Keurig is currently in hot water (sorry) due to claims it made about the recyclability of its K-Cup coffee pods. Those claims led to a class action, and while the original deadline to get in on this lawsuit has passed, there might still be time for some to apply, reports MarketWatch.
The class action suit against Keurig, explained
The lawsuit alleges that, despite the fact that Keurig’s single-use coffee pods are made from a recyclable material, polypropylene, and despite the fact that the packaging states these K-Cups are recyclable, Keurig’s pods mostly end up in landfills—and the company is aware of this. Although polypropylene is recyclable, many recycling companies won’t accept K-Cups because they’re so small. The pods might also be rejected by a recycling company if they’re not cleaned out properly and still contain coffee grounds or residue.
Keurig denies any wrongdoing, but the company has agreed to pay a $10 million settlement to consumers who bought K-Cups between June 8, 2016 and August 8, 2022. This period of time is when Keurig’s pods were clearly labeled as recyclable and the brand used the tagline “Have your cup and recycle it too” in its marketing materials.
The original deadline to file a claim was on January 9, 2023, but if you received an email in December informing you of the lawsuit, you have until January 30 to file a claim, per the settlement website.
Those who choose to file a claim can request $3.50 per 100 pods purchased, up to $36, with proof of purchase. Without proof of purchase, you can only claim a maximum of $5 per household. Although the maximum payout isn’t life-changing in any way, it’s still a few extra bucks you didn’t have before. Proof of purchase is key in getting the most out of your claim, if you choose to file one.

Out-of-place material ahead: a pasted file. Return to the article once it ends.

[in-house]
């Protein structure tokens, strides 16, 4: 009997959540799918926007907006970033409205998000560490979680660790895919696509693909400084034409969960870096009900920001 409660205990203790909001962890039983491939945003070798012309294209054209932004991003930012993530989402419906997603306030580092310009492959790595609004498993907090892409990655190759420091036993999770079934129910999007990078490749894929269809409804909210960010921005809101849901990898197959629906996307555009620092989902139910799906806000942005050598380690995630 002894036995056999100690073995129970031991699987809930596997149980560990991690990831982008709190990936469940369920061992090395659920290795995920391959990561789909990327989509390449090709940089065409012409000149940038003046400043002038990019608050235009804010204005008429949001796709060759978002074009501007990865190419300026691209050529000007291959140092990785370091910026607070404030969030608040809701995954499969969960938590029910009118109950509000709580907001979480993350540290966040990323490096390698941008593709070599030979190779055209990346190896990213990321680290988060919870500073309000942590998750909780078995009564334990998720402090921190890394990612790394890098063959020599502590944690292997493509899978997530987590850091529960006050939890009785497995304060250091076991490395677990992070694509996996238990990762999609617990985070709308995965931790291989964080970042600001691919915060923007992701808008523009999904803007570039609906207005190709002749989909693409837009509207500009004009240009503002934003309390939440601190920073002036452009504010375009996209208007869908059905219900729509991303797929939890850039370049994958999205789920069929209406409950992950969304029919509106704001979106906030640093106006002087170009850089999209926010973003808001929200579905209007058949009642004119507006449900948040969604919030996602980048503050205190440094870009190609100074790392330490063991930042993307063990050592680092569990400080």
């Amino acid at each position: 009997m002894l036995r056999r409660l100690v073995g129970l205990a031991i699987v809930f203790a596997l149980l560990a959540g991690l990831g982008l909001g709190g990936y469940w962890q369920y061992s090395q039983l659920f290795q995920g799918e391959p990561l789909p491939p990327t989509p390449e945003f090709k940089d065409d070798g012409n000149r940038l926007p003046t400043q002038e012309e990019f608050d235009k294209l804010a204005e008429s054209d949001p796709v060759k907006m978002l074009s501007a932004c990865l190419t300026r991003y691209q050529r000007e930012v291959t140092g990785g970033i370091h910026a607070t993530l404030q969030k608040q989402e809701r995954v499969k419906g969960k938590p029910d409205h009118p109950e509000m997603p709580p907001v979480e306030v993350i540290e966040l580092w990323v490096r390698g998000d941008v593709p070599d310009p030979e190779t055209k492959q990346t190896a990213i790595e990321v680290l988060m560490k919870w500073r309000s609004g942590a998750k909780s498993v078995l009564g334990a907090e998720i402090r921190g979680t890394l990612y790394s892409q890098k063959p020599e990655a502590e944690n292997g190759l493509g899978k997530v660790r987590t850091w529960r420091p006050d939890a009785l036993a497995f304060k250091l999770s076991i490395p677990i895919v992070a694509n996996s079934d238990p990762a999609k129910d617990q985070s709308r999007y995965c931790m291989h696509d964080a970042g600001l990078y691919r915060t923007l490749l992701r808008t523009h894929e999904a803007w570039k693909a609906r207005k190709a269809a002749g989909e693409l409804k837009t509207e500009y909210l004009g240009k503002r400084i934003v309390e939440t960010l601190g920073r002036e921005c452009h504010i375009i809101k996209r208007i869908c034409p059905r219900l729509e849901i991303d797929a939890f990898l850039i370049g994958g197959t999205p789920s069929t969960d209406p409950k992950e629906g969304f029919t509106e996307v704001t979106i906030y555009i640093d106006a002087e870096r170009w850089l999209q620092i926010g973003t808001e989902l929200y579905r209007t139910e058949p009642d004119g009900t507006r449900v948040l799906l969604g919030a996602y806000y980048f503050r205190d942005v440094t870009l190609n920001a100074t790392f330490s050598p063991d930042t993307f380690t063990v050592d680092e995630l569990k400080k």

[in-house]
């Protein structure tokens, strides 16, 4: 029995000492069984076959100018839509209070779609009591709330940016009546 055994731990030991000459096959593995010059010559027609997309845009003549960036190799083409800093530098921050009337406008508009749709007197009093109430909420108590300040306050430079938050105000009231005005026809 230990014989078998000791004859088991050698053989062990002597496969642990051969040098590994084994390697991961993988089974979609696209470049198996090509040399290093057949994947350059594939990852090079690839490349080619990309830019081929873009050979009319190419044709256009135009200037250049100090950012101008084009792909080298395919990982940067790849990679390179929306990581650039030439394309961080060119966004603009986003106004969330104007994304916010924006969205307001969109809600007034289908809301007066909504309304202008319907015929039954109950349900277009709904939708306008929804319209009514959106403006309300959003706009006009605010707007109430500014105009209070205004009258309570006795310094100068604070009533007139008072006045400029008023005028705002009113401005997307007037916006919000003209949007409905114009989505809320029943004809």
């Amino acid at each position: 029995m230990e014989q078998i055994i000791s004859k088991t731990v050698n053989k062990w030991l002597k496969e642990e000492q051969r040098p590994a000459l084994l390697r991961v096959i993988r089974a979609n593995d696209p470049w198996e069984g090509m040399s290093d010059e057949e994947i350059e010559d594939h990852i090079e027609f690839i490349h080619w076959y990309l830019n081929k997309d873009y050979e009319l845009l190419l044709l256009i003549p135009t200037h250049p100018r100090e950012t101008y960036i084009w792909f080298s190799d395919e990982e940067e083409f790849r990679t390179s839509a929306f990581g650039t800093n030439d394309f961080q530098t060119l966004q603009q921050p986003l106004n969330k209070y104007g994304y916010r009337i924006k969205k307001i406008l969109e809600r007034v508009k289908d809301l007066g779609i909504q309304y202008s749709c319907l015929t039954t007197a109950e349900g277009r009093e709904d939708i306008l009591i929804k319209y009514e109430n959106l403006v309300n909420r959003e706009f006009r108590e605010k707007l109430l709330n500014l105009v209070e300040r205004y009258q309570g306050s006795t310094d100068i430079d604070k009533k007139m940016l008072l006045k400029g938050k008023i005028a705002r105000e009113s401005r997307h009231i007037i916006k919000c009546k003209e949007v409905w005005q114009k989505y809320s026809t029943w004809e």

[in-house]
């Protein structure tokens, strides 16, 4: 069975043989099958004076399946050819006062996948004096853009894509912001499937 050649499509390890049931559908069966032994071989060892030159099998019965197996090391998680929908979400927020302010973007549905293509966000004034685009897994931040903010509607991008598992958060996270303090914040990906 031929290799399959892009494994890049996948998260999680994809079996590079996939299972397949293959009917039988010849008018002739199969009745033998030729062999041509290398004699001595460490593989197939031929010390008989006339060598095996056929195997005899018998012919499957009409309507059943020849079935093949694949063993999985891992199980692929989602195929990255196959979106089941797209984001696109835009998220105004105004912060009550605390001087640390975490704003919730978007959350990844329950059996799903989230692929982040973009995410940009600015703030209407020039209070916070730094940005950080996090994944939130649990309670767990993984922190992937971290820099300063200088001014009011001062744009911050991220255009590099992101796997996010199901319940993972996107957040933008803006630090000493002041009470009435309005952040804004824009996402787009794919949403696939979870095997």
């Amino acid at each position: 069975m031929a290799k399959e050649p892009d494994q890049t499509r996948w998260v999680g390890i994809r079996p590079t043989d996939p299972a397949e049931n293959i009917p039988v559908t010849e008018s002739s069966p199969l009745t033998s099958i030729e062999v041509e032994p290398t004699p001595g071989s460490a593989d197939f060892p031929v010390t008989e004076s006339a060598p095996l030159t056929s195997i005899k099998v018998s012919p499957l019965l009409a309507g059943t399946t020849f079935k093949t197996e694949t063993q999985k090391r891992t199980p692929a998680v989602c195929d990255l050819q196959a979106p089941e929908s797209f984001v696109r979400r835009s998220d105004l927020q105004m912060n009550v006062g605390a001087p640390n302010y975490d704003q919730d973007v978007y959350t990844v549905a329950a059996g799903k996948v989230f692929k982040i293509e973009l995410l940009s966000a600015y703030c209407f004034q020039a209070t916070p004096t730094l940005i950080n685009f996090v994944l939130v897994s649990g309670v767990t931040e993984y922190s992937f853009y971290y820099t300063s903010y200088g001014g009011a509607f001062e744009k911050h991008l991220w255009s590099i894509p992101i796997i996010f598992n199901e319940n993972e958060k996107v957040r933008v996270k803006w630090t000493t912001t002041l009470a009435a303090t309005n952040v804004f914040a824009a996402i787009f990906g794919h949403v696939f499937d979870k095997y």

Other food and beverage lawsuits
Keurig isn’t the only major food and beverage brand embroiled in such lawsuits, of course. Most recently, Fireball, the spicy cinnamon whiskey that “tastes like heaven [but] burns like hell,” has been under fire for product labels that some consumers believe to be deliberately misleading. Two different products, Fireball Cinnamon Whisky and Fireball Cinnamon, have virtually identical labels, yet the latter is a flavored malt beverage that contains no whisky at all.
Back in November, the Kraft Heinz Company was sued by a consumer who claimed the company misrepresented the cooking time for its Velveeta Shells & Cheese. The packaging states that the cheesy shells are “ready in 3 1/2 minutes,” a claim that fails to take prep time into account. The customer sued the company for $5 million.
It’s only January, so who knows what other food lawsuits might come down the pipeline in 2023. As for Keurig, if you’re truly not okay with the impact those little coffee pods could have on the environment, you might want to consider putting any settlement money toward a new coffee maker.
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